I’m tempted to just stop there, drop the mic, and walk offstage, point made. Chip’s a hard act to follow.
This is the first moment of rhetorical greatness in the speech. One, it’s a really evocative image. She doesn’t have to literally walk of the stage to borrow the impact of doing just that, which nicely lures the audience in. We’re invested in listening to what she says from this point, because she didn’t just walk away, point made. She’s taking the time to share more, and we want to hear what it is. But it’s also very generous to the audience, crediting them with knowing and understanding exactly why should could just stop there and walk off. It’s a signal that she’s assuming we’re peers. The subtext is very “Friends, Romans, Countrymen,” in nature. Given where the speech goes, building this relationship with the audience is critical.
Like Chip said, this stuff has always been here. It’s just more intense, and more violent, now that the bigots feel threatened.
There’s a ton going on here. One, we’re tying the current situation back to the past, while invoking the authority of somebody external. That gives legitimacy to the points we’re making about the current situation while bolstering the authority of the peopple we’re citing. Then we follow that bolstering of authority up with a confession of error. This is really neat because, set up this way, admitting the error becomes a means of reclaiming a position of strength in the rhetorical space. You’re swapping out the current, weak position for a new one which as of this moment us unknown but untainted and therefore potentially stronger. This is what many bad apologies try to do, and they fail becuase that’s the wrong place for this technique. In a badass call-to-arms, however, it’s great, especially since minor admissions of error are humanizing and endearing, making the speech-giver somebody the crowd is more inclined to follow.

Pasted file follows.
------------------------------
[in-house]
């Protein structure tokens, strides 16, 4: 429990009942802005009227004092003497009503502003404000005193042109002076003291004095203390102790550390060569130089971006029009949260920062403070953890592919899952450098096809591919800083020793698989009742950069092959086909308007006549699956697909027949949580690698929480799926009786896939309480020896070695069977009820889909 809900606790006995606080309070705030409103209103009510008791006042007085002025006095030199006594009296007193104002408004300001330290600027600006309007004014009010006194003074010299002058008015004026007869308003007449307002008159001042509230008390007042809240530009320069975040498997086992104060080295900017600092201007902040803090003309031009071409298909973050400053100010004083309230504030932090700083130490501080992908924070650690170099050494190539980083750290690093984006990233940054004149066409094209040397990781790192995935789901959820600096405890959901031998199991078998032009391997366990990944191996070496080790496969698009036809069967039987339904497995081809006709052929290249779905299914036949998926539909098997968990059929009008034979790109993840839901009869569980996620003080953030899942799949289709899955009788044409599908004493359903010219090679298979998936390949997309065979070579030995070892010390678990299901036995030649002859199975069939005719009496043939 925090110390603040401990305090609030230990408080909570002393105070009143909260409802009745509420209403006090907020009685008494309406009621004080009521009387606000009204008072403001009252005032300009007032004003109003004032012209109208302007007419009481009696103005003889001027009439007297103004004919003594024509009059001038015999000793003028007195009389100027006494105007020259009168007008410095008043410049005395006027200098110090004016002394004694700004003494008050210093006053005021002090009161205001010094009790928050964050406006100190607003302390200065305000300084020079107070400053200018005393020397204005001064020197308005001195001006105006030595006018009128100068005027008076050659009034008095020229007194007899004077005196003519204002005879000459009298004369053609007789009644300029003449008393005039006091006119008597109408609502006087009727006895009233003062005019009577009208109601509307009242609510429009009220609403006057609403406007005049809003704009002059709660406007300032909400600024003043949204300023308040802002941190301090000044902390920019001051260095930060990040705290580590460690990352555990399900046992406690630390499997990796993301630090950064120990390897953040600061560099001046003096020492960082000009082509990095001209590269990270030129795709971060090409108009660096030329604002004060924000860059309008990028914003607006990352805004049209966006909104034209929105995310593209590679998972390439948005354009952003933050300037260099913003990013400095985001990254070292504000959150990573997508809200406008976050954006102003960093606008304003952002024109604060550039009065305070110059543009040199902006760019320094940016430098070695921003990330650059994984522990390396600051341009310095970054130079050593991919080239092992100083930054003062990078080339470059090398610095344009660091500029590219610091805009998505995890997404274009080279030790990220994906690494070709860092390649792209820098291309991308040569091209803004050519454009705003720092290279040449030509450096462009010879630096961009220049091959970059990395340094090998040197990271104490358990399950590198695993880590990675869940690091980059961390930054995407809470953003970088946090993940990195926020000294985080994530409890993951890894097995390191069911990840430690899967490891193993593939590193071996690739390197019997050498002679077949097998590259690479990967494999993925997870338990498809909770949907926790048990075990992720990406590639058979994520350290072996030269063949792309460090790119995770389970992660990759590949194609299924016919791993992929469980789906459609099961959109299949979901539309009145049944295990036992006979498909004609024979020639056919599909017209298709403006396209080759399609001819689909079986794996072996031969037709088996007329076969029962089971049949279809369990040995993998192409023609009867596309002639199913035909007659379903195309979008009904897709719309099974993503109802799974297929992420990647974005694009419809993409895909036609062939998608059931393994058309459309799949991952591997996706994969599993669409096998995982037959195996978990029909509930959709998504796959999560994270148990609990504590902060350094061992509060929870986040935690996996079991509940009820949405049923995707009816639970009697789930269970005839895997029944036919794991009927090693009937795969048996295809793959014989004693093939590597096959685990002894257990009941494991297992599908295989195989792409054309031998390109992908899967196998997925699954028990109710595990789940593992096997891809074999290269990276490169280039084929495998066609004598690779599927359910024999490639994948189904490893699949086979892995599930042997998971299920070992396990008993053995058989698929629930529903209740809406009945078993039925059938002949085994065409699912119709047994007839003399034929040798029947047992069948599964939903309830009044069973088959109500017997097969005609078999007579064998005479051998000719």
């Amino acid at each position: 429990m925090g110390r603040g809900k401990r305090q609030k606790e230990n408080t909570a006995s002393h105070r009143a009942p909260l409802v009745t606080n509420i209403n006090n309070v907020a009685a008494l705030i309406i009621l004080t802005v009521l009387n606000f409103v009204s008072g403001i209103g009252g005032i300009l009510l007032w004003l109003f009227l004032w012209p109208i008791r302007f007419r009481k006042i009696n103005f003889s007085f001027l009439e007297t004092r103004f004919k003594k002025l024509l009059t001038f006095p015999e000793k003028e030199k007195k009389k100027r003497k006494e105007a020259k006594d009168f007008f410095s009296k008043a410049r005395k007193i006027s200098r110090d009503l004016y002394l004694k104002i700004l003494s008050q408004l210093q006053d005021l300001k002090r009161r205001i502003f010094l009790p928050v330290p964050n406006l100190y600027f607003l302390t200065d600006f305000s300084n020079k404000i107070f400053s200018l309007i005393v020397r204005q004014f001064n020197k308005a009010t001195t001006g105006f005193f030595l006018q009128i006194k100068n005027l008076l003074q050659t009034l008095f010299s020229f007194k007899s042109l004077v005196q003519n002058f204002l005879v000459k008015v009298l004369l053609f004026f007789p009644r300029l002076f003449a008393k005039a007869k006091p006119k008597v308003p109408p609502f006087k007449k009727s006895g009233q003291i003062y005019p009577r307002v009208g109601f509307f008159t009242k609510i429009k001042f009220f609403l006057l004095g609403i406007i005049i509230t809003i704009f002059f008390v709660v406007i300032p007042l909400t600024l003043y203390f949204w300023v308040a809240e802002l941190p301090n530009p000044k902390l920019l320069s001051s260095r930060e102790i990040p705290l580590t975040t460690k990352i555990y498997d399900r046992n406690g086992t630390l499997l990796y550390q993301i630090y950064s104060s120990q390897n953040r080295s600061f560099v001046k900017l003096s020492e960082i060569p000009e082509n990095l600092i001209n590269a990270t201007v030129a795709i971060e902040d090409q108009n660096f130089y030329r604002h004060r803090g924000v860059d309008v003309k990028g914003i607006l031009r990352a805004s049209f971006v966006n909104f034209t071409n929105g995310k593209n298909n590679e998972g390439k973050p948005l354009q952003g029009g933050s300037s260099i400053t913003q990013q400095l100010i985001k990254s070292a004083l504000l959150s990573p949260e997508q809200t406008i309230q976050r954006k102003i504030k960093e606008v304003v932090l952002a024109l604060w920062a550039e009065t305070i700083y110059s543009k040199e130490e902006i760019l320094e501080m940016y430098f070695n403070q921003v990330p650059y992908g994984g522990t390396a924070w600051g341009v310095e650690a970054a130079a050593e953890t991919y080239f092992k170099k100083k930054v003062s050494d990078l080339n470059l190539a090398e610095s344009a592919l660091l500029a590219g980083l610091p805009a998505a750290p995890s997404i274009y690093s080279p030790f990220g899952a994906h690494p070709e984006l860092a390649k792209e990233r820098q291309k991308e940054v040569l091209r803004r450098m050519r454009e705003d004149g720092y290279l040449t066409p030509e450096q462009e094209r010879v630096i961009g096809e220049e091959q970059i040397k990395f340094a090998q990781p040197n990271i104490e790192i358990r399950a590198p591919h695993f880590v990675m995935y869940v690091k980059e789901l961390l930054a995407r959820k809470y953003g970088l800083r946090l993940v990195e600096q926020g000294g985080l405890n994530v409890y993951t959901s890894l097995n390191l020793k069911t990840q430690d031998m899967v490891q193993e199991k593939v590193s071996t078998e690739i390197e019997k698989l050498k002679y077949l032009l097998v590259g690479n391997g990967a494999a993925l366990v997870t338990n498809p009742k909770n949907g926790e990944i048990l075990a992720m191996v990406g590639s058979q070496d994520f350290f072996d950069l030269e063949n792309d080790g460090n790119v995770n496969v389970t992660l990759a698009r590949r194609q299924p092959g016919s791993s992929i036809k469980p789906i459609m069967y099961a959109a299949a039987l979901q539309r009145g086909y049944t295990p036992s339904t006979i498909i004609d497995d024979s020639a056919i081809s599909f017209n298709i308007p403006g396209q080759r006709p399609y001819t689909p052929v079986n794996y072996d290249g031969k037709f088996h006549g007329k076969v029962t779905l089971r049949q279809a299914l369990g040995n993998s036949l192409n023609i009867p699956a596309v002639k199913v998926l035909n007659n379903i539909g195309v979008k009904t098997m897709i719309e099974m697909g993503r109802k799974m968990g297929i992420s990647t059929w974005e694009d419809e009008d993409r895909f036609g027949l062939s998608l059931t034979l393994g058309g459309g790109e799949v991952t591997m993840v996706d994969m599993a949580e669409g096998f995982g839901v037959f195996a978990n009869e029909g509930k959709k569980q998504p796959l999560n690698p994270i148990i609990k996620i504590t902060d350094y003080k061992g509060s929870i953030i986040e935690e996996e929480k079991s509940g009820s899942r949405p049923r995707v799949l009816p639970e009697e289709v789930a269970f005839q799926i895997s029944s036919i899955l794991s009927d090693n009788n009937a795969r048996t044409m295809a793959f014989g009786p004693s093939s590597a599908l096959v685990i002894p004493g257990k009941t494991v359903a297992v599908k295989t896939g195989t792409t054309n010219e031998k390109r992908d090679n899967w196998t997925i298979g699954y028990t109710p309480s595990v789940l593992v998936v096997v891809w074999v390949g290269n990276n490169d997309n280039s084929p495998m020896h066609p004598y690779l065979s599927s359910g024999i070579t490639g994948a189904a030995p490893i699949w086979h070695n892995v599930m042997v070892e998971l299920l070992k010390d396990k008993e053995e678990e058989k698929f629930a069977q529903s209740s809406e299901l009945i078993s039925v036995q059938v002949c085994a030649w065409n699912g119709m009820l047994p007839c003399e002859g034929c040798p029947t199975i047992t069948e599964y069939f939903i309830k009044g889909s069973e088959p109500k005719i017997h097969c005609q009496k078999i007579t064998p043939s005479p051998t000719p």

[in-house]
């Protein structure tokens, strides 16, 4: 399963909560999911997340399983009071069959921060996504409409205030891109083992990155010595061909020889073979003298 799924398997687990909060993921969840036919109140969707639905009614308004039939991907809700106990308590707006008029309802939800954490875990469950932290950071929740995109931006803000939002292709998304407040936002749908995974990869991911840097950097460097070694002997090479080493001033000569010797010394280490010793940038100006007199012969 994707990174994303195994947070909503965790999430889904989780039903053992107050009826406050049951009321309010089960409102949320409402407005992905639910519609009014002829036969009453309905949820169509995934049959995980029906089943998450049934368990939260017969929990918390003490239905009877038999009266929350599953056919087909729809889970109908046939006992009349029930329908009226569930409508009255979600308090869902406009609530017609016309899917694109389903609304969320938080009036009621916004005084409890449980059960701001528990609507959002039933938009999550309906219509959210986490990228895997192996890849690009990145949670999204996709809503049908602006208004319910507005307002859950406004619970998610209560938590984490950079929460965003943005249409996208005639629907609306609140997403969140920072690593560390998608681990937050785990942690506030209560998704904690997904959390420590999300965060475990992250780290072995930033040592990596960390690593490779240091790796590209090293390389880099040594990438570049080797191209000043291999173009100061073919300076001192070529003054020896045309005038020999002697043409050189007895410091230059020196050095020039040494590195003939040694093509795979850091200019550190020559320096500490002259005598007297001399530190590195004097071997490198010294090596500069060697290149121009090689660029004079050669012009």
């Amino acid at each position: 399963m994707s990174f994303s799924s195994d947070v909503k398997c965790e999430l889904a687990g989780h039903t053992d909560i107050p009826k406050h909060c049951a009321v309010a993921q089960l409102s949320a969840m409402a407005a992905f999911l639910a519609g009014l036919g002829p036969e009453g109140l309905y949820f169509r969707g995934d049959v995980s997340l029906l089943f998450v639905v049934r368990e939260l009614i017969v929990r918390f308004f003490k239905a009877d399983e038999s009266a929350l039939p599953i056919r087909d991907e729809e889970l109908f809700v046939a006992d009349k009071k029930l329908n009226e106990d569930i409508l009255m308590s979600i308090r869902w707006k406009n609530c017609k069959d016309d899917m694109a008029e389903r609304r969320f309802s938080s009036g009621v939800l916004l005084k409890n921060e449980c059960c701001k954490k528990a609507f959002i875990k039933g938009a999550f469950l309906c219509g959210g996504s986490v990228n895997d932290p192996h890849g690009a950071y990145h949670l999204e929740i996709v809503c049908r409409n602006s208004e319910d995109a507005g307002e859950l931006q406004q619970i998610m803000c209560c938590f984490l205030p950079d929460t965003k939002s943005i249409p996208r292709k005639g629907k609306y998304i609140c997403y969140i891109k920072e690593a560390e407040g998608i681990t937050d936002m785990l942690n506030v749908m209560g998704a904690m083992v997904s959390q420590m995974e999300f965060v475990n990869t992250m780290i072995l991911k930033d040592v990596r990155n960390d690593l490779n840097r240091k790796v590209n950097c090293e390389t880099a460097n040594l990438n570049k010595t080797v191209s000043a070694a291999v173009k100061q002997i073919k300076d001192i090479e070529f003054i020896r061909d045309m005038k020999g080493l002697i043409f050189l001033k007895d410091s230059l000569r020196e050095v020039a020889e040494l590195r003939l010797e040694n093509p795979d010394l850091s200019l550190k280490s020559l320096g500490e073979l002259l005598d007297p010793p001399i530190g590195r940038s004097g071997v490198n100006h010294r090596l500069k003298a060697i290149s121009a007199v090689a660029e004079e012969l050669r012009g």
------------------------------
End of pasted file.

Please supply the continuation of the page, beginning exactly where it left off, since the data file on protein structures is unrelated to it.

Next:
During the month or so that it took SFWA to figure out what it wanted to do with this guy, a SFWA officer sat on the formal complaint I’d submitted because she thought I had “sent it in anger” and that I might not be aware of the consequences of sending something like that to the Board.
The whole paragraph is a beautiful bit of summary, letting the audience know context and history in case they don’t with enough commentary that it’s not a straight-up “As you know, Bob.” That’s important since it would undermine the assumption of peer-ness established early on and risk being patronizing. It also does a fantastic job of drawing clear lines between the us and them. I call out this specific sentence from the whole paragraph because it strikes me as the meatiest. Before this sentence, the facts could be read as ones of the system working: bigot misbehaves, bigot gets punished, why are y’all upset? This line torpedoes that possible interpretation while also drawing attention to the fact that while she’s not patronizing us, they patronized her rather ferociously. The ironic tone taken in the whole paragraph gives “sent it in anger” an extra bite. Of course she sent it in anger – she’s angry, and behavior like this is exactly why. That extra bit isn’t something an audience is likely to be consciously aware of, but it gives some extra depth and stimulus for them to hang on to and keeps them engaged and listening.
But I suspect every person in this room who isn’t a straight white male has been on the receiving end of something like this — aggressions micro and macro. Concerted campaigns of “you don’t belong here”.
This is straight-up “my problems are your problems, and your problems are my problems.” Peer-group building. “Us” reinforcement. She just co-opted everybody who isn’t a straight white male into her cause. The “aggressions micor and macro” part is especially critical since it gives permission to everybody who hasn’t received death and rape threats to feel like they belong in that group. Me, I was doing the, “Er, not really?” until that line. After that line, well, all the stories I could share are fundamentally boring, but there are plenty.
(Incidentally: Mr. Various Diseases, Mr. Civility, and Misters and Misses Free Speech At All Costs, if you represent the civilization to which I’m supposed to aspire then I am all savage, and damned proud of it. You may collectively kiss my black ass.)
And here, gentlefolk, is the line where I went, “Oh hells yes, am I need to go blog the rhetoric in this speech RIGHT THIS VERy SECOND.” This line is brilliance laced with crack.